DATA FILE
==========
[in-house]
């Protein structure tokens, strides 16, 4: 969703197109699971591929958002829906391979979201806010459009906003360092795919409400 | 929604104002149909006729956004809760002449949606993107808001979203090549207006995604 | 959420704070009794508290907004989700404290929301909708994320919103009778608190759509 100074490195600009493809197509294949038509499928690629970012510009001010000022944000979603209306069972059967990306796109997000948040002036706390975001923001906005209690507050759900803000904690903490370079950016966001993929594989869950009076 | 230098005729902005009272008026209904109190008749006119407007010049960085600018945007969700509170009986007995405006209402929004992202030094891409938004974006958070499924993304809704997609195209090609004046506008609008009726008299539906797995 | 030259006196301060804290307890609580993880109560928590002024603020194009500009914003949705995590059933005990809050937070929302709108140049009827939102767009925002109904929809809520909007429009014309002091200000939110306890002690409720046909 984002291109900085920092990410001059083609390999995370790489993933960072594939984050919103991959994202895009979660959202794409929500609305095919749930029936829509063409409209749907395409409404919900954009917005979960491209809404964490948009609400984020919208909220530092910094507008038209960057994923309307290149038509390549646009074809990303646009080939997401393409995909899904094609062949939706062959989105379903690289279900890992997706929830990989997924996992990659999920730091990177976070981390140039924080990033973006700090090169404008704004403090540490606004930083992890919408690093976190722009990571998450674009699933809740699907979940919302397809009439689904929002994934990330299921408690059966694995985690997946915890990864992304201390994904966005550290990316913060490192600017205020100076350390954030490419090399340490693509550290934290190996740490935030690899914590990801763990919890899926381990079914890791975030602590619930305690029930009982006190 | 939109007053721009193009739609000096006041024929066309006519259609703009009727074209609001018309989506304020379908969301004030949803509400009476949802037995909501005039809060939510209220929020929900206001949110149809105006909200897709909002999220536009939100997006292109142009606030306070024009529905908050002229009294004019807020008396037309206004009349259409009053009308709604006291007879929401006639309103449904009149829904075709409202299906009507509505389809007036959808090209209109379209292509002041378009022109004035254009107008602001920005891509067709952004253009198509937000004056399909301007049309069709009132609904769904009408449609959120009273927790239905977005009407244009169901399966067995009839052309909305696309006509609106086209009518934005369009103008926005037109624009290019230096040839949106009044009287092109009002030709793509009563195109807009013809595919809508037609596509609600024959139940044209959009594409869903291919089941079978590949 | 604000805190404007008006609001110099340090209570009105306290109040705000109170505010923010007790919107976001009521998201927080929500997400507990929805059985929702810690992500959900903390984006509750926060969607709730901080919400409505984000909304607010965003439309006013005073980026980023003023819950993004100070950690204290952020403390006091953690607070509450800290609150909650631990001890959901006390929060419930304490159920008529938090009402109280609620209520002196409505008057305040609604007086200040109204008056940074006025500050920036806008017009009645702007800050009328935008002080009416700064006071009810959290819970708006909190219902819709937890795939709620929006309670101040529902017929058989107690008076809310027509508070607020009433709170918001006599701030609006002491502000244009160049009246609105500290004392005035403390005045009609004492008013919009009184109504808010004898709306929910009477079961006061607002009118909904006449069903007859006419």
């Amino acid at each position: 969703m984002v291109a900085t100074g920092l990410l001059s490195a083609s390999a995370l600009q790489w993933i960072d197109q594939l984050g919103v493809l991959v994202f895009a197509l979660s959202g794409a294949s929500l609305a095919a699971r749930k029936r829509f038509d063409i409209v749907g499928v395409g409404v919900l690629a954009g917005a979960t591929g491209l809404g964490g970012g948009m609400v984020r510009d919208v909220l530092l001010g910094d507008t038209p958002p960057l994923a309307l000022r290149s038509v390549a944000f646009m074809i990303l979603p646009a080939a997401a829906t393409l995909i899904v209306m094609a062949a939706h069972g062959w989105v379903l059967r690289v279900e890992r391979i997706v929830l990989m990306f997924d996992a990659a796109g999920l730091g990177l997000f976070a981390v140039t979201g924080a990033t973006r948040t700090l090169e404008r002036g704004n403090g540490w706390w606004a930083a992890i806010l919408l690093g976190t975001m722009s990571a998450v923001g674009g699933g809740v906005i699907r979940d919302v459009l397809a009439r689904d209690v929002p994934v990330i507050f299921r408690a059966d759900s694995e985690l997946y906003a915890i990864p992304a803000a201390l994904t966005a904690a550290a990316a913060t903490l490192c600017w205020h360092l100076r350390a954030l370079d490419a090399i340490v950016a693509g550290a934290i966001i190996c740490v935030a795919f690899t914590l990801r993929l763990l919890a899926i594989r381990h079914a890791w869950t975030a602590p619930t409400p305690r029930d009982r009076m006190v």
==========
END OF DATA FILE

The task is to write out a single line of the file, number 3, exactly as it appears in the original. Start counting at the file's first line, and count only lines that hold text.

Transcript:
């Amino acid at each position: 969703m984002v291109a900085t100074g920092l990410l001059s490195a083609s390999a995370l600009q790489w993933i960072d197109q594939l984050g919103v493809l991959v994202f895009a197509l979660s959202g794409a294949s929500l609305a095919a699971r749930k029936r829509f038509d063409i409209v749907g499928v395409g409404v919900l690629a954009g917005a979960t591929g491209l809404g964490g970012g948009m609400v984020r510009d919208v909220l530092l001010g910094d507008t038209p958002p960057l994923a309307l000022r290149s038509v390549a944000f646009m074809i990303l979603p646009a080939a997401a829906t393409l995909i899904v209306m094609a062949a939706h069972g062959w989105v379903l059967r690289v279900e890992r391979i997706v929830l990989m990306f997924d996992a990659a796109g999920l730091g990177l997000f976070a981390v140039t979201g924080a990033t973006r948040t700090l090169e404008r002036g704004n403090g540490w706390w606004a930083a992890i806010l919408l690093g976190t975001m722009s990571a998450v923001g674009g699933g809740v906005i699907r979940d919302v459009l397809a009439r689904d209690v929002p994934v990330i507050f299921r408690a059966d759900s694995e985690l997946y906003a915890i990864p992304a803000a201390l994904t966005a904690a550290a990316a913060t903490l490192c600017w205020h360092l100076r350390a954030l370079d490419a090399i340490v950016a693509g550290a934290i966001i190996c740490v935030a795919f690899t914590l990801r993929l763990l919890a899926i594989r381990h079914a890791w869950t975030a602590p619930t409400p305690r029930d009982r009076m006190v």